# How to prove that this function is increasing?

$(a^x-1)/(x)$ is growing?, For $a>1, x>0$ I would like to know some way to prove that this function is increasing, without using derivation techniques, only with the basic calculation, using limits if necessary.

• In shortcut,take an arbitrary value of $a$.say,$a=5$,now,put x1=2 and calculate y1,then put x2=3 and calculate y2,as we are seeing clearly x2>x1,so if y2>y1,then the function is increasing.... – Rakibul Islam Prince Sep 14 '18 at 17:21
• @RakibulIslamPrince How is a single example a valid "shortcut" to a proof? – John Coleman Sep 14 '18 at 19:46
• I haven't titled it as a proof ,sir.I have just shown it as a way to see the function is increasing. – Rakibul Islam Prince Sep 14 '18 at 19:52
• @RakibulIslamPrince But that is not a way to see that the function is increasing. At best, you see something which is consistent with the claim being true, but which is also consistent with the claim being false. – John Coleman Sep 14 '18 at 19:58
• Sir, it is basically working as a power function,as $x$ is increasing and $x>0$ the function gets higher and higher more.It is also visible from it's graph. – Rakibul Islam Prince Sep 14 '18 at 20:04

Strictly Increasing function for $f(x)$means $$\forall x_1,x_2$$ $$x_1 > x_2 => f(x_1) > f(x_2)$$ In your case, let $$f(x) = \frac{a^x - 1}{x} = t, f(x_1) = t_1, f(x_2) = t_2$$ Now, $$a^x = xt + 1$$ $$=>x\ln{a} = \ln{(xt + 1)}$$ So, $$x_1 > x_2$$ $$=>x_1\ln{a} > x_2\ln{a}$$ $$=>x_1\ln{a} > \ln(x_2t_2 + 1)$$ $$=>\ln(x_1t_1 + 1) > \ln(x_2t_2 + 1)$$ $$=>x_1t_1 + 1 > x_2t_2 + 1$$ $$=>x_1t_1 > x_2t_2$$. $$=>(x_2+c)t_1 > x_2t_2$$, where $x_1 = x_2 + c, c > 0$ $$=>(x_2t_1 + ct_1) > x_2t_2$$ $$=>(x_2t_1 - x_2t_2) + ct_1) > 0$$ $$=>(x_2(t_1 - t_2) + ct_1) > 0$$ Now we know that $c > 0, t_1 = \frac{a^{x_1} - 1}{x_1} > 0$ because $a > 1, x >0$ so, $ct_1 > 0$ $$=>x_2(t_1 - t_2) > 0$$ Since $x_2 > 0 =>(t_1 - t_2) > 0 =>t_1 > t_2$,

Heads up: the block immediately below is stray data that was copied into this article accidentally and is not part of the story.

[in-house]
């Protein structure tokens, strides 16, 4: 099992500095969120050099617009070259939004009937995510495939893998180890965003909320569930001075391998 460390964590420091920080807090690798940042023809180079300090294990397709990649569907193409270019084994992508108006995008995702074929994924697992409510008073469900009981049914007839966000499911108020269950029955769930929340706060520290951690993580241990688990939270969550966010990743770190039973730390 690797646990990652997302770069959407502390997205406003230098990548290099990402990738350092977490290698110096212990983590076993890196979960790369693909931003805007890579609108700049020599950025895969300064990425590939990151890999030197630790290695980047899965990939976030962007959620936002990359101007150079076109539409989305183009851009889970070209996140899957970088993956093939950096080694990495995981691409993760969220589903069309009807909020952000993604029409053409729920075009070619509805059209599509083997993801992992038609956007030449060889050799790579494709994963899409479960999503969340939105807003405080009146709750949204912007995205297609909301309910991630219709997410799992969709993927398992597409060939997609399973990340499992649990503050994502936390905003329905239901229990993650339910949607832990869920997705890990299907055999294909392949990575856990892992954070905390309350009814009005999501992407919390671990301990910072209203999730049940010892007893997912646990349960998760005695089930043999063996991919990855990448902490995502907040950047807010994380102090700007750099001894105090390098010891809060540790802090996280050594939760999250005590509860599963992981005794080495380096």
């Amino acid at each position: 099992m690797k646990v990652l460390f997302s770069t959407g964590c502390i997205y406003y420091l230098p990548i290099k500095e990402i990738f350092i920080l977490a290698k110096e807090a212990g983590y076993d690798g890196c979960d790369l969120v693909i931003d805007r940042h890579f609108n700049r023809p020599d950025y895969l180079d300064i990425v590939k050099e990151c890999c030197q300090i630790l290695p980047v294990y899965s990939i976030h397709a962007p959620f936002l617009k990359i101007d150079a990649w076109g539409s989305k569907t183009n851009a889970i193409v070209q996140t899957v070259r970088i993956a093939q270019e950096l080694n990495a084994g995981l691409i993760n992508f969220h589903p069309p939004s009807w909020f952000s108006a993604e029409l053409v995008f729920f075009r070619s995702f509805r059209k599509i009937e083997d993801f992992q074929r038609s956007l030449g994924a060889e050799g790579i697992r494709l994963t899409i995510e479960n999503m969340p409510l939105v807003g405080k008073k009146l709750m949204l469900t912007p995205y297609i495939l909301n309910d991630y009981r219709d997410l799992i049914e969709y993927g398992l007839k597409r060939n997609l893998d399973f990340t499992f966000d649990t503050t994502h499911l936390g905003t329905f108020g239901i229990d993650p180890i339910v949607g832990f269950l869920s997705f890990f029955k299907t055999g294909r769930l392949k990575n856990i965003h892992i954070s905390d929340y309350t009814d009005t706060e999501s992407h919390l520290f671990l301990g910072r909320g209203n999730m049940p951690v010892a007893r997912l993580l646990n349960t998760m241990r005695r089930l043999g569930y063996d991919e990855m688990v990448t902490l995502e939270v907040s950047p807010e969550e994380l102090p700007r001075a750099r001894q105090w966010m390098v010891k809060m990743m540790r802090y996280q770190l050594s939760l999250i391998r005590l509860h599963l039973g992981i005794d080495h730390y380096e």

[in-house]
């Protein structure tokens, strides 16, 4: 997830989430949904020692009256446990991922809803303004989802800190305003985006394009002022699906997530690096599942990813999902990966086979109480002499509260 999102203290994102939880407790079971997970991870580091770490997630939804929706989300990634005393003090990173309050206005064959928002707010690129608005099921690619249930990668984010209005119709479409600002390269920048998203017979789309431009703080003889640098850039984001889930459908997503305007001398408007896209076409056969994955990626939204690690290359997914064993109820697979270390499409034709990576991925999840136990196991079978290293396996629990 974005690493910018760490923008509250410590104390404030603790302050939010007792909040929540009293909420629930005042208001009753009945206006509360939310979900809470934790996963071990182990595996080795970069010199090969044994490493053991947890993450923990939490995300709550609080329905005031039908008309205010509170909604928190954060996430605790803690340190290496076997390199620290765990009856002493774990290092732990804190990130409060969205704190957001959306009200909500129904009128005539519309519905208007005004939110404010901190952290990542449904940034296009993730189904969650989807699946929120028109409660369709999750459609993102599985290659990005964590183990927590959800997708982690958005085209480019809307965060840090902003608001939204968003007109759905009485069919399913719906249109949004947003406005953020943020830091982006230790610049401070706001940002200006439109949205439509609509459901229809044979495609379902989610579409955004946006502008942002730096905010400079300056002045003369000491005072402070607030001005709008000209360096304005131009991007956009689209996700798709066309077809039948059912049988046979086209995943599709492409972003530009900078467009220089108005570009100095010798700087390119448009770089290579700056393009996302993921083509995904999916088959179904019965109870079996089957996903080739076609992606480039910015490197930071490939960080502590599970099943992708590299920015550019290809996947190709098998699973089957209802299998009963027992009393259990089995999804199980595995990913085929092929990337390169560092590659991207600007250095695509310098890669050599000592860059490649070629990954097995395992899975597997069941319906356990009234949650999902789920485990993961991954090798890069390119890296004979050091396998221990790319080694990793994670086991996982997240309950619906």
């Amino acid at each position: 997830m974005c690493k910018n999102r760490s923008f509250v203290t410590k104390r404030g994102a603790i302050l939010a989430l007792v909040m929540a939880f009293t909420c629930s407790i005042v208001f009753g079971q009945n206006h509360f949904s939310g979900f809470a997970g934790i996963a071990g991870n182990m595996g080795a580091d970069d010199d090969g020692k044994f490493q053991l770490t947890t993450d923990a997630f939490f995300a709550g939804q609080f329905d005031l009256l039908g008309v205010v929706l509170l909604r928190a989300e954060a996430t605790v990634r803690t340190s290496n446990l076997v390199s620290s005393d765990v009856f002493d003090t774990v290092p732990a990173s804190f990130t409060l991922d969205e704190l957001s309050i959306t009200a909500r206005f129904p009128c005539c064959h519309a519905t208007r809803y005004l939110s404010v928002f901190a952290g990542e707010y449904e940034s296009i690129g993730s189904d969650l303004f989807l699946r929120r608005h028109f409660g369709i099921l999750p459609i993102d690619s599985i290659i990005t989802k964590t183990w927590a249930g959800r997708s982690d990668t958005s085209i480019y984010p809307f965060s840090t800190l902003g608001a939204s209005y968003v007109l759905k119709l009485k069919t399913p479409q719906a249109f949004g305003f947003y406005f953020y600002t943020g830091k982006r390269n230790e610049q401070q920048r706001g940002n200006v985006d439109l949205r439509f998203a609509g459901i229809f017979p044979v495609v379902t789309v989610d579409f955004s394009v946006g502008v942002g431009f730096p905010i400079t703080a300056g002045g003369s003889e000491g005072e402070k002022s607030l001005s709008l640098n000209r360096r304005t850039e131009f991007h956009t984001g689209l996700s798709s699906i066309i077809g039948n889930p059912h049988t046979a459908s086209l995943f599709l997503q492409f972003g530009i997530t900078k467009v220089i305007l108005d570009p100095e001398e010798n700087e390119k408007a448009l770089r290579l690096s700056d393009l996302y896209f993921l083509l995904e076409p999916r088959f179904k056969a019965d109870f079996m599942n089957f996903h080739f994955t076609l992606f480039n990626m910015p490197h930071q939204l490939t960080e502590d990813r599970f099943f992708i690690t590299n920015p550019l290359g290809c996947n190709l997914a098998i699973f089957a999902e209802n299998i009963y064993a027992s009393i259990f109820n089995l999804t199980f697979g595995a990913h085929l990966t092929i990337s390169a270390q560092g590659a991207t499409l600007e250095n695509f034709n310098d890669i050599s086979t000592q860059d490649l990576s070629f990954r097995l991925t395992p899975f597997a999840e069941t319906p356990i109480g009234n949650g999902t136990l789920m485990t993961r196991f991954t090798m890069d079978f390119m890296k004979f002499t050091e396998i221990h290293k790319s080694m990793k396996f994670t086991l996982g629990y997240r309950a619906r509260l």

So $f(x)$ is Strictly Increasing

• I'm not sure about the last inequality $t_1>t_2$. Counter-example: $x_1=3, t_1=4, x_2=2, t_2=5$. Then $x_1 t_1=3\times4>2\times5=x_2 t_2$ and $x_1=3>2=x_2$ but it does not follow that $t_1=4>5=t_2$. – Matt Sep 14 '18 at 21:16
• $t_1$ in this case cannot be 4 since it is $\frac{a^3 -1}{3}$. it depends on $a$. Note that $t_1 = f(x_1)$ – Gopal Anantharaman Sep 14 '18 at 22:11
• The point is that $t_1>t_2$ does not follow from $x_1 t_1 > x_2 t_2 \wedge x_1>x_2$. Your argument assumes this to always be the case. – Matt Sep 14 '18 at 22:19
• $x_2(t_1-t_2)>0$ still does not follow. – Matt Sep 15 '18 at 14:04
• Thanks! Yes. I see your point. Let me see if I can find an easier proof. – Gopal Anantharaman Sep 17 '18 at 17:13

If you are able to use the Maclaurin series for $\exp(x)$ then

$$a^x = \exp(x\ln a) = \sum_{n=0}^\infty \frac{(x\ln a)^n}{n!} = 1 + x\ln a + \frac{(x\ln a)^2}{2!} + \cdots$$

so

$$\frac{a^x-1}{x} = \ln a + \frac{(\ln a)^2}{2!}x + \frac{(\ln a)^3}{3!}x^2 + \cdots$$

Each non-constant term in this series is an increasing function of $x$ for $x>0$, so the entire function is too.